Meanwhile, today’s New York Times Sunday Review letters section features a discussion on Is Classical Music Dying? Les Dryer, retired from the Metropolitan Opera Orchestra violin section, says the classical music recording industry is dying, the NY Phil and the Met are doing almost no free concerts, and we need to wean kids “away from the cacophony of rock and the neon glitter of ‘American Idol’-type TV shows. Instead of dragging children to concerts, where they squirm with boredom, rent some old movies featuring soundtracks of classical music.”
OK, that is funny. Les, just try to get someone under the age of 30 to watch any old movie, classical-music score or not, and let us know how that works out.
(OK, my daughter will watch All About Eve with me, but she’s an actress and I’m her gay dad and she does stuff like that for me.)
The Times posted the original letter online and various reader responses were selected for today’s paper. Respond they did. “Mr. Dreyer, you don’t get it. Classical music is dying because it is and long has been an expensive, mannered and stuffy enterprise as far as the public is concerned,” writes Grant Wiggins, who meanwhile dismisses symphony orchestras as “‘cover bands’ playing the same old tunes.” One of my students has taken aback by that remark, but I think he has a point. My favorite letter is from Charlie Hathaway:
[I]f someone is used to frenetic pop music with lyrics and videos, don’t bludgeon them with Bach, Beethoven and Brahms. Instead, let them see and hear performances of some of the great modern short pieces, which can be frenetic or languid, but never boring. Expose every seventh grader and a parent to John Adams, Toru Takemitsu and Christopher Cerrone, to name just three of the many, many contemporary composers whose work would never be lumped with the dreaded “classical music,” and we might be on our way to a new generation of listeners.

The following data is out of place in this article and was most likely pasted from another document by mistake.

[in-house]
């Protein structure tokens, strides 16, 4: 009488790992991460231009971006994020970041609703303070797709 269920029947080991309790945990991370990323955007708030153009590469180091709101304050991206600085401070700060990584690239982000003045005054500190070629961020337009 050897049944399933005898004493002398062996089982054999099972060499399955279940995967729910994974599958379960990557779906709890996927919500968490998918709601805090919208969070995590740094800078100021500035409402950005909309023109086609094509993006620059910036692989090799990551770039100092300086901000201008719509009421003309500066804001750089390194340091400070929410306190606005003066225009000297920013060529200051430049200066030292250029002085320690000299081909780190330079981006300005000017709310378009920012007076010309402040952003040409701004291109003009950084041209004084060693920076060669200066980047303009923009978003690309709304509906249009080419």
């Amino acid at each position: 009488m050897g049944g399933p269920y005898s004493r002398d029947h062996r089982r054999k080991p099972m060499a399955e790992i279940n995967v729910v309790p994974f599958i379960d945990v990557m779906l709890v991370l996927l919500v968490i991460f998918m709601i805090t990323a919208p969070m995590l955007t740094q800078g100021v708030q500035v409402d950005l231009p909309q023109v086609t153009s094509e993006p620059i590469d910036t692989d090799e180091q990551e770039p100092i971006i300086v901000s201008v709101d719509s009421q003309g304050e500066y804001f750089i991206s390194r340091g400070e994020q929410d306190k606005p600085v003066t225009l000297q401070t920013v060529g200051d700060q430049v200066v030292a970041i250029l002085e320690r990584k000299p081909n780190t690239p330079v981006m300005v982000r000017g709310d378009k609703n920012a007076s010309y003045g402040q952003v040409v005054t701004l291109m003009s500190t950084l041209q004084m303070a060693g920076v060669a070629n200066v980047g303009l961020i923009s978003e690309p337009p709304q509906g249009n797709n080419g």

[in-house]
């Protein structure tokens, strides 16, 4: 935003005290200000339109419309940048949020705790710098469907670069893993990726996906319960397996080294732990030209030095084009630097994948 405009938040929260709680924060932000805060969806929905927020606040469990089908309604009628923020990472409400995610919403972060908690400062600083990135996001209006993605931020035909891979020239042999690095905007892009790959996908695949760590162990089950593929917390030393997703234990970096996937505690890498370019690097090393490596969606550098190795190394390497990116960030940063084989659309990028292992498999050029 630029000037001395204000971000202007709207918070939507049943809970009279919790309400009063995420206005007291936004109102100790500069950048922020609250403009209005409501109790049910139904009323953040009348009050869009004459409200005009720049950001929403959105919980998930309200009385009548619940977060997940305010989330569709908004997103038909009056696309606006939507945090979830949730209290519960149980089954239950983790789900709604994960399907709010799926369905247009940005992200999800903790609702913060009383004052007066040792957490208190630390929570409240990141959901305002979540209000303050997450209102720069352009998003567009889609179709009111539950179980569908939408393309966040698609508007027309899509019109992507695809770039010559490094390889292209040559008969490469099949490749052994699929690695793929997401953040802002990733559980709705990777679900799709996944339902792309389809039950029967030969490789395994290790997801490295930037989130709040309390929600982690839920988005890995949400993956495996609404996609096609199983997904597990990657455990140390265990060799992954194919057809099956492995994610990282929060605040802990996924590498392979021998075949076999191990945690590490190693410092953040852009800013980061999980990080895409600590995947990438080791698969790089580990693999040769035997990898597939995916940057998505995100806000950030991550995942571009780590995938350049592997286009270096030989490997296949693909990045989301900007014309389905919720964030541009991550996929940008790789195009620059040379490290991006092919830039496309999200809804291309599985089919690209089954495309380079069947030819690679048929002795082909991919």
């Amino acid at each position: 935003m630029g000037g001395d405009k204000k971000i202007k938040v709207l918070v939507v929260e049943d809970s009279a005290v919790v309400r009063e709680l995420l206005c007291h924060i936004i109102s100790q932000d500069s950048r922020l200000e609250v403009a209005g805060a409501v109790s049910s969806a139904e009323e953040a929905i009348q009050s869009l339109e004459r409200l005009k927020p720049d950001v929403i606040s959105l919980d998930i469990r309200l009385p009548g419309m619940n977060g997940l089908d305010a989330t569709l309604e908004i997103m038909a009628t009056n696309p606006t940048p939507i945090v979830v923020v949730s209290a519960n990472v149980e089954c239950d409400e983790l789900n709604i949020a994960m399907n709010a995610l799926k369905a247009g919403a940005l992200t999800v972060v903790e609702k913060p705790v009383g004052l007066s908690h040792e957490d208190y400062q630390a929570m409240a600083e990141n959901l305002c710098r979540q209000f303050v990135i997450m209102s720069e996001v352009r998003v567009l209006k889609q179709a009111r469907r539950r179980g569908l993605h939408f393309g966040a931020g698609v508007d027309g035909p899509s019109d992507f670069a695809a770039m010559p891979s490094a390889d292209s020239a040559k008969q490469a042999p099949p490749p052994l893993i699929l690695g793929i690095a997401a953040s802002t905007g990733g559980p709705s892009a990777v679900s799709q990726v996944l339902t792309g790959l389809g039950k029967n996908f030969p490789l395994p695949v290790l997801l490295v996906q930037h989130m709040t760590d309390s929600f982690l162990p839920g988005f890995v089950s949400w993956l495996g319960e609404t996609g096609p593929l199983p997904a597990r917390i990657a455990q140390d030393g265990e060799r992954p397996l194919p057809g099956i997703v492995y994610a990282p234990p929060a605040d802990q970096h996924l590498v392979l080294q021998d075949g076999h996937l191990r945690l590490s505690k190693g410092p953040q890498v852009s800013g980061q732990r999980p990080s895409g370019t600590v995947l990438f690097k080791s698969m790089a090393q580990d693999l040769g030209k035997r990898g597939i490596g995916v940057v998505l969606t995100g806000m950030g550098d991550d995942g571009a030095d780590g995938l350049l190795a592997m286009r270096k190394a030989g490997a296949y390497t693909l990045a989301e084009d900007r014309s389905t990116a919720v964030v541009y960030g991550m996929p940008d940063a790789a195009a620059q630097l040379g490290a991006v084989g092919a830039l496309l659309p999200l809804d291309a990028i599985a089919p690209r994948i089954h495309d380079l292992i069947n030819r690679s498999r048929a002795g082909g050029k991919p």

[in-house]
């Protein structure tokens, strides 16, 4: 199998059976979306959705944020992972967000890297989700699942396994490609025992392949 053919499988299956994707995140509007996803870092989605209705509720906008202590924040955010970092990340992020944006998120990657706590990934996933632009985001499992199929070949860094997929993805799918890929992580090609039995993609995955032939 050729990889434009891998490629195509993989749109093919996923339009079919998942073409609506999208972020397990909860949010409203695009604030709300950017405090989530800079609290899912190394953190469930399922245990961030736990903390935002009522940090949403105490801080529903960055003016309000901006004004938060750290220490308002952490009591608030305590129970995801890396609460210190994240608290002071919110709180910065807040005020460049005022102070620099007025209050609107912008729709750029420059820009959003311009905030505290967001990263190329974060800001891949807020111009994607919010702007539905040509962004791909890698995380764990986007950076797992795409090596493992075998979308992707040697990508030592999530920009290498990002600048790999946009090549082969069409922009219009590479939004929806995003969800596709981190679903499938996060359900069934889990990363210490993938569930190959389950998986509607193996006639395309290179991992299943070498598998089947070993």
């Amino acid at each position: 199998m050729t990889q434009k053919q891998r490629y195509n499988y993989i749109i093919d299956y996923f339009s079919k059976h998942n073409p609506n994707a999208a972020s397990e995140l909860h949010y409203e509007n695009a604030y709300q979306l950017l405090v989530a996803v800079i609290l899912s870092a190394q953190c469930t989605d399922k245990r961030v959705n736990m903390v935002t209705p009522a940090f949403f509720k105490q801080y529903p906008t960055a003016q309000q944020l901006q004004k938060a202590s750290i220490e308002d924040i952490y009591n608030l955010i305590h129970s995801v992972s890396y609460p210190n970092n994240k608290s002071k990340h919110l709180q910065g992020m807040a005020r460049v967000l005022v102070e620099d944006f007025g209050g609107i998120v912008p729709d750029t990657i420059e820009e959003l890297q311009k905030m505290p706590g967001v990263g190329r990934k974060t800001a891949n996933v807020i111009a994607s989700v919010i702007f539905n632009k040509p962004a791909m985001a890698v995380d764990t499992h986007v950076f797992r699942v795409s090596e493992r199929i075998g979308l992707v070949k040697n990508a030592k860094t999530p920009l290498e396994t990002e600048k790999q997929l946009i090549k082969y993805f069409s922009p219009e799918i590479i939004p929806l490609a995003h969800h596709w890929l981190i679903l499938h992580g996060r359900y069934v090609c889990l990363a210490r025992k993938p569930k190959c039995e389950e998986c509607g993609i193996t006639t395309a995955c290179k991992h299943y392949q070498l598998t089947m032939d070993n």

The future of classical music is not in its past. The future is in the new, exciting, forward-looking music being created and yet to be created. People are listening to Mozart on the radio? So what? We are listening to Brooklyn Rider on our iPhones.
Meanwhile, I found Kevin Stevens’s letter telling. He stopped going to classical concerts after another patron chastized him for attending a Boston Symphony concert informally dressed, and senses “condescension and class snobbery” at the Buffalo Symphony (which he doesn’t attend). He’s neither what Mr. Slade calls a “portico poser” nor an “agora agonizer.”
He’s a stay-at-homer.
“We survived Bush, you’ll survive Obama” is the name of one Facebook group. Classical music can not just survive but thrive in the new century and its evolving culture.
More agora, less temple.